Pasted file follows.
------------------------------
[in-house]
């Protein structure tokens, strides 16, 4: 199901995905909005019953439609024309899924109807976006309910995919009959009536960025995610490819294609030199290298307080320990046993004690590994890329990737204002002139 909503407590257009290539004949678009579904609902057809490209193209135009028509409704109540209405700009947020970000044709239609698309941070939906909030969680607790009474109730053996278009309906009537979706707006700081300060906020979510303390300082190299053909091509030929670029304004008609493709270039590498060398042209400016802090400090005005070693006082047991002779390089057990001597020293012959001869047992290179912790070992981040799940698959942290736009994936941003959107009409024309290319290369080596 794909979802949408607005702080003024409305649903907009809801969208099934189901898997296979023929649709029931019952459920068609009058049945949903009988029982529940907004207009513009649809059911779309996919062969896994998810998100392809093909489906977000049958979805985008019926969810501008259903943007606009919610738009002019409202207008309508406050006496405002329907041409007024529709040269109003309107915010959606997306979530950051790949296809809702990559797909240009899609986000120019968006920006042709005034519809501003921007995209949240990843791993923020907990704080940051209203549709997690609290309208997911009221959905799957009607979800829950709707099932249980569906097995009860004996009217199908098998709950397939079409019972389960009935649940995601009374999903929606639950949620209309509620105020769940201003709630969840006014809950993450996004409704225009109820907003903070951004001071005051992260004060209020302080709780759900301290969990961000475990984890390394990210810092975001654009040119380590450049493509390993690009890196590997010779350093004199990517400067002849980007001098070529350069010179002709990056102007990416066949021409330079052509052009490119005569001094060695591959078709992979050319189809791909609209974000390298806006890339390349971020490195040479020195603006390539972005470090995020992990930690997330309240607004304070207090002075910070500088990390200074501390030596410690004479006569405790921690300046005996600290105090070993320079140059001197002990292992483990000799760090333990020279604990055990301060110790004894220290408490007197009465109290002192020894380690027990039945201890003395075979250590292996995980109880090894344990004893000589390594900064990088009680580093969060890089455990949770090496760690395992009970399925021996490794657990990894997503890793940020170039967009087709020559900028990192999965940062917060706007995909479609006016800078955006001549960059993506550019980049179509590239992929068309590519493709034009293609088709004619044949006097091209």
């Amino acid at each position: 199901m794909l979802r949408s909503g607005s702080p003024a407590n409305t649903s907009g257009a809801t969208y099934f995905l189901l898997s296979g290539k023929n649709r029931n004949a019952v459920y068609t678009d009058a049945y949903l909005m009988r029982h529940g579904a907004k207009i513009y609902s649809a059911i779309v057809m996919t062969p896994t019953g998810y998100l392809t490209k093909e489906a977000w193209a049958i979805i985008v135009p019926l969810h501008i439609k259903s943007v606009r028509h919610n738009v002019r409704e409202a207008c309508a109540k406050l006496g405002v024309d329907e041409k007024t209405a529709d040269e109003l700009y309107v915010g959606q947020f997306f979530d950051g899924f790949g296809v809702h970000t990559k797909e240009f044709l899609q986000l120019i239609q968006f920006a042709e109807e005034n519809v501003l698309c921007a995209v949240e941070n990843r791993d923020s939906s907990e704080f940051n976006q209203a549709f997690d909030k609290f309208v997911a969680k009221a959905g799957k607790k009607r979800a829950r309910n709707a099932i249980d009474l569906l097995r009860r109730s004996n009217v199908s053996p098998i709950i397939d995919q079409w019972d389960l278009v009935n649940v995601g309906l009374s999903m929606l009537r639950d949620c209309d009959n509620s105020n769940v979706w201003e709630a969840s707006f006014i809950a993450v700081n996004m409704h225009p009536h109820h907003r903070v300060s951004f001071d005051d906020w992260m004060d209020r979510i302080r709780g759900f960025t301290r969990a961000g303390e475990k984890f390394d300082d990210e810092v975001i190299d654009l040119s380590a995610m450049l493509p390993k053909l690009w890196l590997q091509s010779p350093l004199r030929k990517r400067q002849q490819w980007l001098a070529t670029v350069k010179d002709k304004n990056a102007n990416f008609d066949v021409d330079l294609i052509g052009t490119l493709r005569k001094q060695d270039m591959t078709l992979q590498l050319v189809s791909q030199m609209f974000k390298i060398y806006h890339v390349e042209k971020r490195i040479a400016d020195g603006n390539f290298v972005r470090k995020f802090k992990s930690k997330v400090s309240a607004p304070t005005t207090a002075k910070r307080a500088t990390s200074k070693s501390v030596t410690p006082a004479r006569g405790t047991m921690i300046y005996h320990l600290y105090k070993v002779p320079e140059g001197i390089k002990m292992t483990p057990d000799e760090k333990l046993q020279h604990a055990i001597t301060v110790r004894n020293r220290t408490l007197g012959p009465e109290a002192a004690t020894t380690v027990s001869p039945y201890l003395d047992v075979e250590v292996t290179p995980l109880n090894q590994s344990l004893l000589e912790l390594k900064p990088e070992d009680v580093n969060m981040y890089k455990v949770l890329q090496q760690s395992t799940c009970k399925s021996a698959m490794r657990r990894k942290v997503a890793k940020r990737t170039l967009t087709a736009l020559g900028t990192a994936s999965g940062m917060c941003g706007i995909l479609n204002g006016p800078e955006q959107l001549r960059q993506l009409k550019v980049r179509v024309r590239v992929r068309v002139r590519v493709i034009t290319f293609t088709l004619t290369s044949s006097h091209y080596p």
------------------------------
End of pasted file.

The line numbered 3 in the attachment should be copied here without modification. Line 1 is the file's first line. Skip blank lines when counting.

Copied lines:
């Amino acid at each position: 199901m794909l979802r949408s909503g607005s702080p003024a407590n409305t649903s907009g257009a809801t969208y099934f995905l189901l898997s296979g290539k023929n649709r029931n004949a019952v459920y068609t678009d009058a049945y949903l909005m009988r029982h529940g579904a907004k207009i513009y609902s649809a059911i779309v057809m996919t062969p896994t019953g998810y998100l392809t490209k093909e489906a977000w193209a049958i979805i985008v135009p019926l969810h501008i439609k259903s943007v606009r028509h919610n738009v002019r409704e409202a207008c309508a109540k406050l006496g405002v024309d329907e041409k007024t209405a529709d040269e109003l700009y309107v915010g959606q947020f997306f979530d950051g899924f790949g296809v809702h970000t990559k797909e240009f044709l899609q986000l120019i239609q968006f920006a042709e109807e005034n519809v501003l698309c921007a995209v949240e941070n990843r791993d923020s939906s907990e704080f940051n976006q209203a549709f997690d909030k609290f309208v997911a969680k009221a959905g799957k607790k009607r979800a829950r309910n709707a099932i249980d009474l569906l097995r009860r109730s004996n009217v199908s053996p098998i709950i397939d995919q079409w019972d389960l278009v009935n649940v995601g309906l009374s999903m929606l009537r639950d949620c209309d009959n509620s105020n769940v979706w201003e709630a969840s707006f006014i809950a993450v700081n996004m409704h225009p009536h109820h907003r903070v300060s951004f001071d005051d906020w992260m004060d209020r979510i302080r709780g759900f960025t301290r969990a961000g303390e475990k984890f390394d300082d990210e810092v975001i190299d654009l040119s380590a995610m450049l493509p390993k053909l690009w890196l590997q091509s010779p350093l004199r030929k990517r400067q002849q490819w980007l001098a070529t670029v350069k010179d002709k304004n990056a102007n990416f008609d066949v021409d330079l294609i052509g052009t490119l493709r005569k001094q060695d270039m591959t078709l992979q590498l050319v189809s791909q030199m609209f974000k390298i060398y806006h890339v390349e042209k971020r490195i040479a400016d020195g603006n390539f290298v972005r470090k995020f802090k992990s930690k997330v400090s309240a607004p304070t005005t207090a002075k910070r307080a500088t990390s200074k070693s501390v030596t410690p006082a004479r006569g405790t047991m921690i300046y005996h320990l600290y105090k070993v002779p320079e140059g001197i390089k002990m292992t483990p057990d000799e760090k333990l046993q020279h604990a055990i001597t301060v110790r004894n020293r220290t408490l007197g012959p009465e109290a002192a004690t020894t380690v027990s001869p039945y201890l003395d047992v075979e250590v292996t290179p995980l109880n090894q590994s344990l004893l000589e912790l390594k900064p990088e070992d009680v580093n969060m981040y890089k455990v949770l890329q090496q760690s395992t799940c009970k399925s021996a698959m490794r657990r990894k942290v997503a890793k940020r990737t170039l967009t087709a736009l020559g900028t990192a994936s999965g940062m917060c941003g706007i995909l479609n204002g006016p800078e955006q959107l001549r960059q993506l009409k550019v980049r179509v024309r590239v992929r068309v002139r590519v493709i034009t290319f293609t088709l004619t290369s044949s006097h091209y080596p």